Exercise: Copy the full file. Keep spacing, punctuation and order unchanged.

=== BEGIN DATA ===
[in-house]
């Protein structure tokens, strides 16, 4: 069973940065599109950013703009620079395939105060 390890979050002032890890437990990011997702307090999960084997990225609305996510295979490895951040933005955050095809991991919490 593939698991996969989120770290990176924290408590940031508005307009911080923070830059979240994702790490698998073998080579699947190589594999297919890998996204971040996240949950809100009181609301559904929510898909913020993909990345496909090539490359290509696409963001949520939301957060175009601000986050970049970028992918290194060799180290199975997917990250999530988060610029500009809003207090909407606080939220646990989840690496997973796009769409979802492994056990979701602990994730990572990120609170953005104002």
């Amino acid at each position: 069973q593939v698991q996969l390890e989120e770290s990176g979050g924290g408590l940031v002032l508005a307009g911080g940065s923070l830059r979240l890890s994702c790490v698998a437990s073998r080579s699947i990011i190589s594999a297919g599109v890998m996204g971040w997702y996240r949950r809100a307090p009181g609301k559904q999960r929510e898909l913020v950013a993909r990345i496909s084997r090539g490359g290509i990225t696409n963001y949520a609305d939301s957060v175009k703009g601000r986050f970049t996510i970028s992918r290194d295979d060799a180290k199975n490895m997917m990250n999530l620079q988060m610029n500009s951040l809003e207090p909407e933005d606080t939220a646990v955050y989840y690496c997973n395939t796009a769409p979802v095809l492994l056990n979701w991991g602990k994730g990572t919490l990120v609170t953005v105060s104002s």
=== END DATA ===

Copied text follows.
[in-house]
């Protein structure tokens, strides 16, 4: 069973940065599109950013703009620079395939105060 390890979050002032890890437990990011997702307090999960084997990225609305996510295979490895951040933005955050095809991991919490 593939698991996969989120770290990176924290408590940031508005307009911080923070830059979240994702790490698998073998080579699947190589594999297919890998996204971040996240949950809100009181609301559904929510898909913020993909990345496909090539490359290509696409963001949520939301957060175009601000986050970049970028992918290194060799180290199975997917990250999530988060610029500009809003207090909407606080939220646990989840690496997973796009769409979802492994056990979701602990994730990572990120609170953005104002």
């Amino acid at each position: 069973q593939v698991q996969l390890e989120e770290s990176g979050g924290g408590l940031v002032l508005a307009g911080g940065s923070l830059r979240l890890s994702c790490v698998a437990s073998r080579s699947i990011i190589s594999a297919g599109v890998m996204g971040w997702y996240r949950r809100a307090p009181g609301k559904q999960r929510e898909l913020v950013a993909r990345i496909s084997r090539g490359g290509i990225t696409n963001y949520a609305d939301s957060v175009k703009g601000r986050f970049t996510i970028s992918r290194d295979d060799a180290k199975n490895m997917m990250n999530l620079q988060m610029n500009s951040l809003e207090p909407e933005d606080t939220a646990v955050y989840y690496c997973n395939t796009a769409p979802v095809l492994l056990n979701w991991g602990k994730g990572t919490l990120v609170t953005v105060s104002s």